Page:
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Photo by Judith Hausman
Carrot cabbage on the left, apple cabbage on the right. Two more weeks until maturity!
We are harvesting the last of our vegetables now. All of the potatoes and winter squash are in, the eggplants’ and peppers’ days are numbered, and the leaves of the green beans are lacey. The flowers are few, and there are a few dozen lingering beans getting tougher on the vines. Last week, I pulled up our last Napa cabbages, hacking them from their thick stems and slicing off slimy outer leaves and spoiled chunks. They certainly were not beautiful, but I was sure they were still worth a sauerkraut experiment.
My roots are Austrian and Eastern European, but the sauerkraut in my life has always come in plastic bags. It was time to try homemade, although the traditional method of packing the shredded cabbage into a stoneware crock and leaving it covered with a plate in the basement would never work in my mouse-y, warm utility room. Never mind this method for you apartment dwellers.
I also have to forget the Korean method of making red pepper and cabbage kimchi by burying a sealed crock of the ubiquitous spicy condiment in the backyard for truly long-term fermentation and keeping. I actually attempted kimchi one year, and it stayed in the fridge for months; no one in my house really took to my version. This time, I wanted the soft, tangy ribbons of German-style sauerkraut.
I was having visions of the silky choucroute garnie simmered in Riesling, seasoned with juniper berries and topped with pork chops, bursting sausages or even pheasant breasts I’d eaten in Alsace, France. As I seized the homely heads of Napa, I could almost smell the Reubens in the pan: lean pastrami, melted Swiss cheese and sauerkraut between chewy slices of rye bread. I have the homemade fennel-seed mustard ready for those sandwiches, too.
The procedure seemed pretty easy: Run the cabbage through the food processor; add a little salt, about a teaspoon for 3 pounds of cabbage; and wait 20 minutes. Then, massage the heck out of the shreds to produce a briny juice, and put it all up in glass jars with about an inch of brine on top and about 2 inches of head space to make room for the gasses produced by the fermentation process.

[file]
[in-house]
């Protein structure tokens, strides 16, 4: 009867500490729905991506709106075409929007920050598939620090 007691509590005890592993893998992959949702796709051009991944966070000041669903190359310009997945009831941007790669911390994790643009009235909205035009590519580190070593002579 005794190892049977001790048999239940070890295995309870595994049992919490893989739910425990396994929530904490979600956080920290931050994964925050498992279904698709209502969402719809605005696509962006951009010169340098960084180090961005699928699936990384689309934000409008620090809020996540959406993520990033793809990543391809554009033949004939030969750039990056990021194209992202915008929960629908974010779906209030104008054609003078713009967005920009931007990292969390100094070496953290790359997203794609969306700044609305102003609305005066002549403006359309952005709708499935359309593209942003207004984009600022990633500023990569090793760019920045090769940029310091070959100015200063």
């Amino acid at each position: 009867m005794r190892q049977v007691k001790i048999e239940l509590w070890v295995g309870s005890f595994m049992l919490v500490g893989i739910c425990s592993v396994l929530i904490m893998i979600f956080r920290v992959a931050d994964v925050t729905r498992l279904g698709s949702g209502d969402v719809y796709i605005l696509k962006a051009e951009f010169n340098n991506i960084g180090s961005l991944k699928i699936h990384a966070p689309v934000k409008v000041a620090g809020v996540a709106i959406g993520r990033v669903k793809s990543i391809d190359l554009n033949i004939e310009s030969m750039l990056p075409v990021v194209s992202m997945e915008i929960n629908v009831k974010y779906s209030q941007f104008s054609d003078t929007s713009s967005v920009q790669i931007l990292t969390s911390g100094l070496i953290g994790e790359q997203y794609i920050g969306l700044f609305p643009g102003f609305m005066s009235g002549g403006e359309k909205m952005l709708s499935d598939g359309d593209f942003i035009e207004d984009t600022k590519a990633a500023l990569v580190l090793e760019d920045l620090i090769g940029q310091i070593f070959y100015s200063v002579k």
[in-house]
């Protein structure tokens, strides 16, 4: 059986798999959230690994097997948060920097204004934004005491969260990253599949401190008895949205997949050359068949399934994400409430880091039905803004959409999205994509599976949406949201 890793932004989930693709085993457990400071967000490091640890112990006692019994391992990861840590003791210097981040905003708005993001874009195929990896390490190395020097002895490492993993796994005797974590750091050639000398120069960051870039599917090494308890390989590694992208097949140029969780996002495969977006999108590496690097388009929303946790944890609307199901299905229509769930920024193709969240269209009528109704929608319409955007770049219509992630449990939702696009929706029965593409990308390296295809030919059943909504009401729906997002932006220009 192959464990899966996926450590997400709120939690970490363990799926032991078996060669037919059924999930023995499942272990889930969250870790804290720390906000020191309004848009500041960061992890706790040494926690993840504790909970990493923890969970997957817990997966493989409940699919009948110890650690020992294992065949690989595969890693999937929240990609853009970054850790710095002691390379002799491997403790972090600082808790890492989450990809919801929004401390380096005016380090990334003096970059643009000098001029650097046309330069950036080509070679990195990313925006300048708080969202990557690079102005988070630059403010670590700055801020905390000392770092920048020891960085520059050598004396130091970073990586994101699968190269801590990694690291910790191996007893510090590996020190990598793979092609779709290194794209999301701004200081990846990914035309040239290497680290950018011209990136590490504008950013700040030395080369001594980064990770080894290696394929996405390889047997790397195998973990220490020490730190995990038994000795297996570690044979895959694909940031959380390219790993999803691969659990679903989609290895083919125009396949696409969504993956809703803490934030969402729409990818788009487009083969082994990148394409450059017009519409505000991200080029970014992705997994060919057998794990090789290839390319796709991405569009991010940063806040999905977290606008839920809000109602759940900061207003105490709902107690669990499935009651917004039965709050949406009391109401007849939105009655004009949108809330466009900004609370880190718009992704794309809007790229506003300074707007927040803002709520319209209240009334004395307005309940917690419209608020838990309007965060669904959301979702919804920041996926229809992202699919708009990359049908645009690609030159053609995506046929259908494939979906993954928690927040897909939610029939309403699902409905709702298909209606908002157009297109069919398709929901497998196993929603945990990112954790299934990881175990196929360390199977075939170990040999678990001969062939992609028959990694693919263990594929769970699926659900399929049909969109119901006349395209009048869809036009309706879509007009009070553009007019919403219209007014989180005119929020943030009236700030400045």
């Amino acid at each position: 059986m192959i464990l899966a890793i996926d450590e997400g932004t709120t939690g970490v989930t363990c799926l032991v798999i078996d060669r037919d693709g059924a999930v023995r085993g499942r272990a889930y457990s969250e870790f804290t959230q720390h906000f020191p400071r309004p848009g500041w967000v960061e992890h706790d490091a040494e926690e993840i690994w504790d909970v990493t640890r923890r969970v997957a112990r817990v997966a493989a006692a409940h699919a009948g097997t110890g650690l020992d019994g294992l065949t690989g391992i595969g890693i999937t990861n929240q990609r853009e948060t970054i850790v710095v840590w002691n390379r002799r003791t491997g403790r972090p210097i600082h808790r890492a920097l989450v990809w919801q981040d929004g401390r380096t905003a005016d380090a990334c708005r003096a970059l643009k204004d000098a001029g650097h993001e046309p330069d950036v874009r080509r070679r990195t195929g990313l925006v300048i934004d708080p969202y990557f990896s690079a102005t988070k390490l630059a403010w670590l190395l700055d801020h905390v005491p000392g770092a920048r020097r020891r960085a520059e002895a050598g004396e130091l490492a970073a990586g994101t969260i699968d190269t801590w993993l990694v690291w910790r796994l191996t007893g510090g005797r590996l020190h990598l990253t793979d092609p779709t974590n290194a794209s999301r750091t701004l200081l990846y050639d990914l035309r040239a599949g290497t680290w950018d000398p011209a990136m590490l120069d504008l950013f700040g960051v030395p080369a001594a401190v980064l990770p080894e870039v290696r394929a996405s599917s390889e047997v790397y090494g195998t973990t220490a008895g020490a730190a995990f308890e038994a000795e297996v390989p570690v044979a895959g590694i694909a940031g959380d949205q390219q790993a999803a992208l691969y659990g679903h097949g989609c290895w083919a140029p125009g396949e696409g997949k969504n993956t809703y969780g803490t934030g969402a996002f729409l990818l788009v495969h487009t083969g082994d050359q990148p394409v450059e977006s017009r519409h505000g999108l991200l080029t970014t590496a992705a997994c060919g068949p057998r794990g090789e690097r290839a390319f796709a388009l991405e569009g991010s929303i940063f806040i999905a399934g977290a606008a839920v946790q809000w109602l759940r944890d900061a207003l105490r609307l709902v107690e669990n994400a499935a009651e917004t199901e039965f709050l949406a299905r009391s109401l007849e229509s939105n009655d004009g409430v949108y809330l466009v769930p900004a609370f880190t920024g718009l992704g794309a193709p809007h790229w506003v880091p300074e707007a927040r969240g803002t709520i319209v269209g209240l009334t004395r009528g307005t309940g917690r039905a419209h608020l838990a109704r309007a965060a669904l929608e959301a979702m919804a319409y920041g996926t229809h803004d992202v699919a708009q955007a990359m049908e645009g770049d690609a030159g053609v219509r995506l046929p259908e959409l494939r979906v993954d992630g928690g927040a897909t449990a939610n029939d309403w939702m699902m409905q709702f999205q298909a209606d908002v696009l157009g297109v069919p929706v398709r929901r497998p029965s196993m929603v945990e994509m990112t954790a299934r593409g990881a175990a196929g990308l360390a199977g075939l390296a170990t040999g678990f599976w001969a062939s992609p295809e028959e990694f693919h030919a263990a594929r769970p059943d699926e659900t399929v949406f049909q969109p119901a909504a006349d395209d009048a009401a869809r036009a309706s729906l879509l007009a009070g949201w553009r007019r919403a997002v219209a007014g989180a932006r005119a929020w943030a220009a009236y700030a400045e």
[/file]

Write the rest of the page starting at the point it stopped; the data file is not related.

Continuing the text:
I trimmed, hacked and shredded away. I added some carrots and caraway seeds to one batch and some apples and scallions to the second batch. While the cabbage did produce a lot of juice, I still had to quickly stir up supplemental brine to pour into the jars. I added a mass of parsley leaves on top of the mix and sealed them up. Then, I put the four jars in a glass pan on top of a scrap of plastic padding in case of leakage (oh, I hope not …) and tucked them into the coolest corner of the living room.
My instructions directed me to carefully screw open the jars every five days for two weeks to release the gases. Unless the jars explode or the cabbage turns slimy instead of fermenting, I should be toasting the rye bread in about 15 days. I’ll let you know.
Read more of The Hungry Locavore »
As a long-time freelance food writer, Judith Hausman has written about every aspect of food, but local producers and artisanal traditions remain closest to her heart. Eating close to home takes this seasonal eater through a journey of delights and dilemmas, one tiny deck garden, farmers’ market discovery and easy-as-pie recipe at a time. She writes from a still-bucolic but ever-more-suburban town in the New York City ‘burbs.]]>